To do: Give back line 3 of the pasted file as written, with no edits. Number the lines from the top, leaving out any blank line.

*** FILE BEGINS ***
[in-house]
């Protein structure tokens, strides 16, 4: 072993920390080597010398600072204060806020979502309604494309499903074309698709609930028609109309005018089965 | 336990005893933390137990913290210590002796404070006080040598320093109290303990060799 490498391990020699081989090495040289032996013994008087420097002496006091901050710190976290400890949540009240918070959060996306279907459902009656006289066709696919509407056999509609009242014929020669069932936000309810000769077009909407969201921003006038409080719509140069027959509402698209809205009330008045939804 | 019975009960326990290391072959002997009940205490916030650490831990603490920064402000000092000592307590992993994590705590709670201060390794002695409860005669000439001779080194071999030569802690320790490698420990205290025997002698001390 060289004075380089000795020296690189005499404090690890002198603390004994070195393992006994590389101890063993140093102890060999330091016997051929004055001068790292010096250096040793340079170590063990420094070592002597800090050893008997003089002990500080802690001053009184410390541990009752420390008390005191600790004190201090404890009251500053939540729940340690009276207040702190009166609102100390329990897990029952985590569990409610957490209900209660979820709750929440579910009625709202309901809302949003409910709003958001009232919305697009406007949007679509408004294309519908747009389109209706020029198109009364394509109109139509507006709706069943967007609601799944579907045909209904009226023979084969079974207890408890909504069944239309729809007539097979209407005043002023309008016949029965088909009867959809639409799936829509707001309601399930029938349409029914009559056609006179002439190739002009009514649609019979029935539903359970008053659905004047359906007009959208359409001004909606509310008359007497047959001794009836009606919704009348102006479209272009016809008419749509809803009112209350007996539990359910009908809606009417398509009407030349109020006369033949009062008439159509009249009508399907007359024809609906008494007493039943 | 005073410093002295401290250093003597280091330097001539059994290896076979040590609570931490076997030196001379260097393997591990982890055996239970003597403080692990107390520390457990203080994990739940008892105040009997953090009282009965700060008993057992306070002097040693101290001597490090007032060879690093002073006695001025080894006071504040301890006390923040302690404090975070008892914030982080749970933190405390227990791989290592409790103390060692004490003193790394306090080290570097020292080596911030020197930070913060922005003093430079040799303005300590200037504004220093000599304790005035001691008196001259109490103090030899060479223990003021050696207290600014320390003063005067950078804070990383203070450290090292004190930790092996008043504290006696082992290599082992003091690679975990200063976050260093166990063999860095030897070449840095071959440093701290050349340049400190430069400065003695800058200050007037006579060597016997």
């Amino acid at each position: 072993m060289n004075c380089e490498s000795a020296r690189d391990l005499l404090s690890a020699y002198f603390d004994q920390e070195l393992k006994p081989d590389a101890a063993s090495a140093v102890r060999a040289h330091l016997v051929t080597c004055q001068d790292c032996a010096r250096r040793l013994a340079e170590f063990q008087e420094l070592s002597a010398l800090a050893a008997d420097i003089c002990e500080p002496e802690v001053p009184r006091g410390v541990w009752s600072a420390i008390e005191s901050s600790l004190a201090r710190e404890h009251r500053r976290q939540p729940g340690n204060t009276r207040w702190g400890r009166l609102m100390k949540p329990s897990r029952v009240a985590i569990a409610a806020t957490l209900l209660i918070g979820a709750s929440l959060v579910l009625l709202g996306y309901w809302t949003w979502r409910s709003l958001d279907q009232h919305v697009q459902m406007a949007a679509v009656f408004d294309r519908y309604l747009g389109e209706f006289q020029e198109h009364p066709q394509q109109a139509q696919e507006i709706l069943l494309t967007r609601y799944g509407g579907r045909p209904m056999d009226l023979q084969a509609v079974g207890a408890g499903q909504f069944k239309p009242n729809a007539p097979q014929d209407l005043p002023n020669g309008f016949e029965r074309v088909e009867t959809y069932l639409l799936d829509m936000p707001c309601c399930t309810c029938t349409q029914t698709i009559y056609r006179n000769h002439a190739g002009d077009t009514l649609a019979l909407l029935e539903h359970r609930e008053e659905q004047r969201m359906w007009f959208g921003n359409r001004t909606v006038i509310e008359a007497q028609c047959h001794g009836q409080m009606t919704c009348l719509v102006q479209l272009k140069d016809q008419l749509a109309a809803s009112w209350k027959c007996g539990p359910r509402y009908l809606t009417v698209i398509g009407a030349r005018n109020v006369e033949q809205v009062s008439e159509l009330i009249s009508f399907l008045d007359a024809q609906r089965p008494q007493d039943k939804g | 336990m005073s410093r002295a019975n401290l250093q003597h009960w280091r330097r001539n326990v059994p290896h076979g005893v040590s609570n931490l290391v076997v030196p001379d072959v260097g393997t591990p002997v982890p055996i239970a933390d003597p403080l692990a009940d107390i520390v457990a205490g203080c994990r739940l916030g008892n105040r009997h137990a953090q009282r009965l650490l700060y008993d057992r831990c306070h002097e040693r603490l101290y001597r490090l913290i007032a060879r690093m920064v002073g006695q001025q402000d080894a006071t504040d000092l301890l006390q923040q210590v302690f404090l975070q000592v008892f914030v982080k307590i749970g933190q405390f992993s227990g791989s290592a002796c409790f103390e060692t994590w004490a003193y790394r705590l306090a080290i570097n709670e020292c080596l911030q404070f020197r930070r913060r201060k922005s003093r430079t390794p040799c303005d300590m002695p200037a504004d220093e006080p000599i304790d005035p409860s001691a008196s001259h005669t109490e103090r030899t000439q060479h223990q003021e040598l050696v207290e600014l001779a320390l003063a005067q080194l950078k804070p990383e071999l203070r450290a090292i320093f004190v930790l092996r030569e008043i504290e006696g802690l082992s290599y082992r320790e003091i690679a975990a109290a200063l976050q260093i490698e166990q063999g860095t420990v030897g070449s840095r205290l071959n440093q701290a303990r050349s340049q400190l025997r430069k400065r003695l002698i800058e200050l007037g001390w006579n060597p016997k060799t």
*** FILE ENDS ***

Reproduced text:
């Amino acid at each position: 072993m060289n004075c380089e490498s000795a020296r690189d391990l005499l404090s690890a020699y002198f603390d004994q920390e070195l393992k006994p081989d590389a101890a063993s090495a140093v102890r060999a040289h330091l016997v051929t080597c004055q001068d790292c032996a010096r250096r040793l013994a340079e170590f063990q008087e420094l070592s002597a010398l800090a050893a008997d420097i003089c002990e500080p002496e802690v001053p009184r006091g410390v541990w009752s600072a420390i008390e005191s901050s600790l004190a201090r710190e404890h009251r500053r976290q939540p729940g340690n204060t009276r207040w702190g400890r009166l609102m100390k949540p329990s897990r029952v009240a985590i569990a409610a806020t957490l209900l209660i918070g979820a709750s929440l959060v579910l009625l709202g996306y309901w809302t949003w979502r409910s709003l958001d279907q009232h919305v697009q459902m406007a949007a679509v009656f408004d294309r519908y309604l747009g389109e209706f006289q020029e198109h009364p066709q394509q109109a139509q696919e507006i709706l069943l494309t967007r609601y799944g509407g579907r045909p209904m056999d009226l023979q084969a509609v079974g207890a408890g499903q909504f069944k239309p009242n729809a007539p097979q014929d209407l005043p002023n020669g309008f016949e029965r074309v088909e009867t959809y069932l639409l799936d829509m936000p707001c309601c399930t309810c029938t349409q029914t698709i009559y056609r006179n000769h002439a190739g002009d077009t009514l649609a019979l909407l029935e539903h359970r609930e008053e659905q004047r969201m359906w007009f959208g921003n359409r001004t909606v006038i509310e008359a007497q028609c047959h001794g009836q409080m009606t919704c009348l719509v102006q479209l272009k140069d016809q008419l749509a109309a809803s009112w209350k027959c007996g539990p359910r509402y009908l809606t009417v698209i398509g009407a030349r005018n109020v006369e033949q809205v009062s008439e159509l009330i009249s009508f399907l008045d007359a024809q609906r089965p008494q007493d039943k939804g | 336990m005073s410093r002295a019975n401290l250093q003597h009960w280091r330097r001539n326990v059994p290896h076979g005893v040590s609570n931490l290391v076997v030196p001379d072959v260097g393997t591990p002997v982890p055996i239970a933390d003597p403080l692990a009940d107390i520390v457990a205490g203080c994990r739940l916030g008892n105040r009997h137990a953090q009282r009965l650490l700060y008993d057992r831990c306070h002097e040693r603490l101290y001597r490090l913290i007032a060879r690093m920064v002073g006695q001025q402000d080894a006071t504040d000092l301890l006390q923040q210590v302690f404090l975070q000592v008892f914030v982080k307590i749970g933190q405390f992993s227990g791989s290592a002796c409790f103390e060692t994590w004490a003193y790394r705590l306090a080290i570097n709670e020292c080596l911030q404070f020197r930070r913060r201060k922005s003093r430079t390794p040799c303005d300590m002695p200037a504004d220093e006080p000599i304790d005035p409860s001691a008196s001259h005669t109490e103090r030899t000439q060479h223990q003021e040598l050696v207290e600014l001779a320390l003063a005067q080194l950078k804070p990383e071999l203070r450290a090292i320093f004190v930790l092996r030569e008043i504290e006696g802690l082992s290599y082992r320790e003091i690679a975990a109290a200063l976050q260093i490698e166990q063999g860095t420990v030897g070449s840095r205290l071959n440093q701290a303990r050349s340049q400190l025997r430069k400065r003695l002698i800058e200050l007037g001390w006579n060597p016997k060799t």